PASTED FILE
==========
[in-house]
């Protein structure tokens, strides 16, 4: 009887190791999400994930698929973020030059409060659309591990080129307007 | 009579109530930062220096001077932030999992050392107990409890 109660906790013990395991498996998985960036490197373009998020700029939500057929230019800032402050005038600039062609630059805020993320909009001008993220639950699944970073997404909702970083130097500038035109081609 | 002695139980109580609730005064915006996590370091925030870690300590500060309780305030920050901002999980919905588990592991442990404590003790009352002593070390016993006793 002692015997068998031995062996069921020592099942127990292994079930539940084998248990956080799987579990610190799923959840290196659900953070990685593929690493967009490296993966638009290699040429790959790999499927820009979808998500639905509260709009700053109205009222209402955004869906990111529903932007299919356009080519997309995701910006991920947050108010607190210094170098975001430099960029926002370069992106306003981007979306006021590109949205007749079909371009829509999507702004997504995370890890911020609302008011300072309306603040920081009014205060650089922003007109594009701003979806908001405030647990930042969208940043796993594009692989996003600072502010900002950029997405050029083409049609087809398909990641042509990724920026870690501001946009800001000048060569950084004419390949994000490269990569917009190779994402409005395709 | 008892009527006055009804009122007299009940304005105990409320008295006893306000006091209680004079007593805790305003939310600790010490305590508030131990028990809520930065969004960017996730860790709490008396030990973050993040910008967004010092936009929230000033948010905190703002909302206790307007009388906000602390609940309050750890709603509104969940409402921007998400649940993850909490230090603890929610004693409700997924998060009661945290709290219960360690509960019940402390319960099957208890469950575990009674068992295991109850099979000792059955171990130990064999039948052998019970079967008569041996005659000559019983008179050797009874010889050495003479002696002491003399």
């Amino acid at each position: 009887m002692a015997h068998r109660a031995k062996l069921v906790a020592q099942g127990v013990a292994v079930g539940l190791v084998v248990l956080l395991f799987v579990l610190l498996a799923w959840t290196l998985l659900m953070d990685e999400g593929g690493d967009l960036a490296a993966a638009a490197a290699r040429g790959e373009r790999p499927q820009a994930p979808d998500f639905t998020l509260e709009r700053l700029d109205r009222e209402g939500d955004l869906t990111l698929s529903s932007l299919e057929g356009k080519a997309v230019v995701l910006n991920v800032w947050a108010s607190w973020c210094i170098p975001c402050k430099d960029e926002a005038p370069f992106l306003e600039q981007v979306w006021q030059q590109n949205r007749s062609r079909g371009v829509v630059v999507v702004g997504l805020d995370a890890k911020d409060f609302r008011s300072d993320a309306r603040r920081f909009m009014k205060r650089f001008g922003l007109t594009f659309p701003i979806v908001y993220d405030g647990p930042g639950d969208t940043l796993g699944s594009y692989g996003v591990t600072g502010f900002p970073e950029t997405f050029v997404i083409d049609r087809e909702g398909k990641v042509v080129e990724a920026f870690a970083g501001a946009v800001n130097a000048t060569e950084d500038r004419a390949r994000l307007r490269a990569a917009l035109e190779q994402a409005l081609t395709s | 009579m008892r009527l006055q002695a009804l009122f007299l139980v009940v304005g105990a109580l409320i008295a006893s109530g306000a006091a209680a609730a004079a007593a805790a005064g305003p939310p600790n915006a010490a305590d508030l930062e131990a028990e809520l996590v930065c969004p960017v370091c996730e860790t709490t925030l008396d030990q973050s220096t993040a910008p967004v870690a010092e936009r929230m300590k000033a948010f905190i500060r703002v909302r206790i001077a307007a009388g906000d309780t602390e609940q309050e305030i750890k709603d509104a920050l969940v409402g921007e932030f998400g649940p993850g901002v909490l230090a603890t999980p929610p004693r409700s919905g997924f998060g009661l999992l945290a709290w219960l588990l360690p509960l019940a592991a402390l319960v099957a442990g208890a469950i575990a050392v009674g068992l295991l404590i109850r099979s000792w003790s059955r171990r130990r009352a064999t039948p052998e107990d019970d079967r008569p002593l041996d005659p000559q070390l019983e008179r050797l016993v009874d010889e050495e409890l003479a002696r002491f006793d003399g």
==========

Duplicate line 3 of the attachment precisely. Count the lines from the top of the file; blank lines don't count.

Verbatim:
């Amino acid at each position: 009887m002692a015997h068998r109660a031995k062996l069921v906790a020592q099942g127990v013990a292994v079930g539940l190791v084998v248990l956080l395991f799987v579990l610190l498996a799923w959840t290196l998985l659900m953070d990685e999400g593929g690493d967009l960036a490296a993966a638009a490197a290699r040429g790959e373009r790999p499927q820009a994930p979808d998500f639905t998020l509260e709009r700053l700029d109205r009222e209402g939500d955004l869906t990111l698929s529903s932007l299919e057929g356009k080519a997309v230019v995701l910006n991920v800032w947050a108010s607190w973020c210094i170098p975001c402050k430099d960029e926002a005038p370069f992106l306003e600039q981007v979306w006021q030059q590109n949205r007749s062609r079909g371009v829509v630059v999507v702004g997504l805020d995370a890890k911020d409060f609302r008011s300072d993320a309306r603040r920081f909009m009014k205060r650089f001008g922003l007109t594009f659309p701003i979806v908001y993220d405030g647990p930042g639950d969208t940043l796993g699944s594009y692989g996003v591990t600072g502010f900002p970073e950029t997405f050029v997404i083409d049609r087809e909702g398909k990641v042509v080129e990724a920026f870690a970083g501001a946009v800001n130097a000048t060569e950084d500038r004419a390949r994000l307007r490269a990569a917009l035109e190779q994402a409005l081609t395709s | 009579m008892r009527l006055q002695a009804l009122f007299l139980v009940v304005g105990a109580l409320i008295a006893s109530g306000a006091a209680a609730a004079a007593a805790a005064g305003p939310p600790n915006a010490a305590d508030l930062e131990a028990e809520l996590v930065c969004p960017v370091c996730e860790t709490t925030l008396d030990q973050s220096t993040a910008p967004v870690a010092e936009r929230m300590k000033a948010f905190i500060r703002v909302r206790i001077a307007a009388g906000d309780t602390e609940q309050e305030i750890k709603d509104a920050l969940v409402g921007e932030f998400g649940p993850g901002v909490l230090a603890t999980p929610p004693r409700s919905g997924f998060g009661l999992l945290a709290w219960l588990l360690p509960l019940a592991a402390l319960v099957a442990g208890a469950i575990a050392v009674g068992l295991l404590i109850r099979s000792w003790s059955r171990r130990r009352a064999t039948p052998e107990d019970d079967r008569p002593l041996d005659p000559q070390l019983e008179r050797l016993v009874d010889e050495e409890l003479a002696r002491f006793d003399g």